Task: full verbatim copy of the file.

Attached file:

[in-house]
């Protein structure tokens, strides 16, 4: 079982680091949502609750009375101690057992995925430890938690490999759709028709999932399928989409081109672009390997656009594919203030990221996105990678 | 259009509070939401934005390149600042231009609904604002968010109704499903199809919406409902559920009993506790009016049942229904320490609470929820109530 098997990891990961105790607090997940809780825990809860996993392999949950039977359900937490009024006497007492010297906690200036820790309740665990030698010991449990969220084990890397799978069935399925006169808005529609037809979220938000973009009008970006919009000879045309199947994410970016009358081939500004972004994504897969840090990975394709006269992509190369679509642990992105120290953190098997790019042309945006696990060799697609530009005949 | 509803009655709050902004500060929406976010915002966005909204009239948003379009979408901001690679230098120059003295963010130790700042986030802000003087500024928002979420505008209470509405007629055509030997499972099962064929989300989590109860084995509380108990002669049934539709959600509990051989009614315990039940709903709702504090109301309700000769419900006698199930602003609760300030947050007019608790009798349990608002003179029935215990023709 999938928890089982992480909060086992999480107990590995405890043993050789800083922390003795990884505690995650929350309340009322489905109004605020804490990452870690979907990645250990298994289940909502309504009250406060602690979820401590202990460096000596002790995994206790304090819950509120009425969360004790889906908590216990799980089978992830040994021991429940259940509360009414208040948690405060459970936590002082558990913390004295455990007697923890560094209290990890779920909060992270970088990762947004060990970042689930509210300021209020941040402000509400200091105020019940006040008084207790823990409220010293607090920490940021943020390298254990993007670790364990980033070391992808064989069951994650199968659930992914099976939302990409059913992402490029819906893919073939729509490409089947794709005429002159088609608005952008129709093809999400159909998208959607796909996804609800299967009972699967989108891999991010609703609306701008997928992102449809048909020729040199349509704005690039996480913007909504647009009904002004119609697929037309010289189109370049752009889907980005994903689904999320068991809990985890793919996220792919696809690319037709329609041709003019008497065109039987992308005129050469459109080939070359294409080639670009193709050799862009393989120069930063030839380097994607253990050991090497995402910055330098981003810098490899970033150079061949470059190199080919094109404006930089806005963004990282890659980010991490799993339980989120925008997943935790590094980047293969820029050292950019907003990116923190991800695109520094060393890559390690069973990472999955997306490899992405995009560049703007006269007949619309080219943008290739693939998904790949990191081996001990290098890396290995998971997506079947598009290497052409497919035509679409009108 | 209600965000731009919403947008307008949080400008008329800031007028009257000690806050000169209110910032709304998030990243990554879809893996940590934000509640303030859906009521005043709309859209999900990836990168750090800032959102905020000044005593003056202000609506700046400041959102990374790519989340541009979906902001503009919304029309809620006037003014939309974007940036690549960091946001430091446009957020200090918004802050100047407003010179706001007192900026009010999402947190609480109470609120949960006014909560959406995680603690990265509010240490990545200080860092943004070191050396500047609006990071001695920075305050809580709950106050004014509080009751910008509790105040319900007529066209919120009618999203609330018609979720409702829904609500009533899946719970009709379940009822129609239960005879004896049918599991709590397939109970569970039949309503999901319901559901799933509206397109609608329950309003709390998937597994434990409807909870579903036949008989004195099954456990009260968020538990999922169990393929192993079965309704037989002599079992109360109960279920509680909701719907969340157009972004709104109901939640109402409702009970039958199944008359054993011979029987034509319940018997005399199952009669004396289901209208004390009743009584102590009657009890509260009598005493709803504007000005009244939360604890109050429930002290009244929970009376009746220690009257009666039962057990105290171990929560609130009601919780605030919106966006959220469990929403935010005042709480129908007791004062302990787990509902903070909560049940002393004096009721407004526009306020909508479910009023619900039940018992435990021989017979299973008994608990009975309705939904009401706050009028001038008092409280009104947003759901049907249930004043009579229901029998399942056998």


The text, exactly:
[in-house]
């Protein structure tokens, strides 16, 4: 079982680091949502609750009375101690057992995925430890938690490999759709028709999932399928989409081109672009390997656009594919203030990221996105990678 | 259009509070939401934005390149600042231009609904604002968010109704499903199809919406409902559920009993506790009016049942229904320490609470929820109530 098997990891990961105790607090997940809780825990809860996993392999949950039977359900937490009024006497007492010297906690200036820790309740665990030698010991449990969220084990890397799978069935399925006169808005529609037809979220938000973009009008970006919009000879045309199947994410970016009358081939500004972004994504897969840090990975394709006269992509190369679509642990992105120290953190098997790019042309945006696990060799697609530009005949 | 509803009655709050902004500060929406976010915002966005909204009239948003379009979408901001690679230098120059003295963010130790700042986030802000003087500024928002979420505008209470509405007629055509030997499972099962064929989300989590109860084995509380108990002669049934539709959600509990051989009614315990039940709903709702504090109301309700000769419900006698199930602003609760300030947050007019608790009798349990608002003179029935215990023709 999938928890089982992480909060086992999480107990590995405890043993050789800083922390003795990884505690995650929350309340009322489905109004605020804490990452870690979907990645250990298994289940909502309504009250406060602690979820401590202990460096000596002790995994206790304090819950509120009425969360004790889906908590216990799980089978992830040994021991429940259940509360009414208040948690405060459970936590002082558990913390004295455990007697923890560094209290990890779920909060992270970088990762947004060990970042689930509210300021209020941040402000509400200091105020019940006040008084207790823990409220010293607090920490940021943020390298254990993007670790364990980033070391992808064989069951994650199968659930992914099976939302990409059913992402490029819906893919073939729509490409089947794709005429002159088609608005952008129709093809999400159909998208959607796909996804609800299967009972699967989108891999991010609703609306701008997928992102449809048909020729040199349509704005690039996480913007909504647009009904002004119609697929037309010289189109370049752009889907980005994903689904999320068991809990985890793919996220792919696809690319037709329609041709003019008497065109039987992308005129050469459109080939070359294409080639670009193709050799862009393989120069930063030839380097994607253990050991090497995402910055330098981003810098490899970033150079061949470059190199080919094109404006930089806005963004990282890659980010991490799993339980989120925008997943935790590094980047293969820029050292950019907003990116923190991800695109520094060393890559390690069973990472999955997306490899992405995009560049703007006269007949619309080219943008290739693939998904790949990191081996001990290098890396290995998971997506079947598009290497052409497919035509679409009108 | 209600965000731009919403947008307008949080400008008329800031007028009257000690806050000169209110910032709304998030990243990554879809893996940590934000509640303030859906009521005043709309859209999900990836990168750090800032959102905020000044005593003056202000609506700046400041959102990374790519989340541009979906902001503009919304029309809620006037003014939309974007940036690549960091946001430091446009957020200090918004802050100047407003010179706001007192900026009010999402947190609480109470609120949960006014909560959406995680603690990265509010240490990545200080860092943004070191050396500047609006990071001695920075305050809580709950106050004014509080009751910008509790105040319900007529066209919120009618999203609330018609979720409702829904609500009533899946719970009709379940009822129609239960005879004896049918599991709590397939109970569970039949309503999901319901559901799933509206397109609608329950309003709390998937597994434990409807909870579903036949008989004195099954456990009260968020538990999922169990393929192993079965309704037989002599079992109360109960279920509680909701719907969340157009972004709104109901939640109402409702009970039958199944008359054993011979029987034509319940018997005399199952009669004396289901209208004390009743009584102590009657009890509260009598005493709803504007000005009244939360604890109050429930002290009244929970009376009746220690009257009666039962057990105290171990929560609130009601919780605030919106966006959220469990929403935010005042709480129908007791004062302990787990509902903070909560049940002393004096009721407004526009306020909508479910009023619900039940018992435990021989017979299973008994608990009975309705939904009401706050009028001038008092409280009104947003759901049907249930004043009579229901029998399942056998």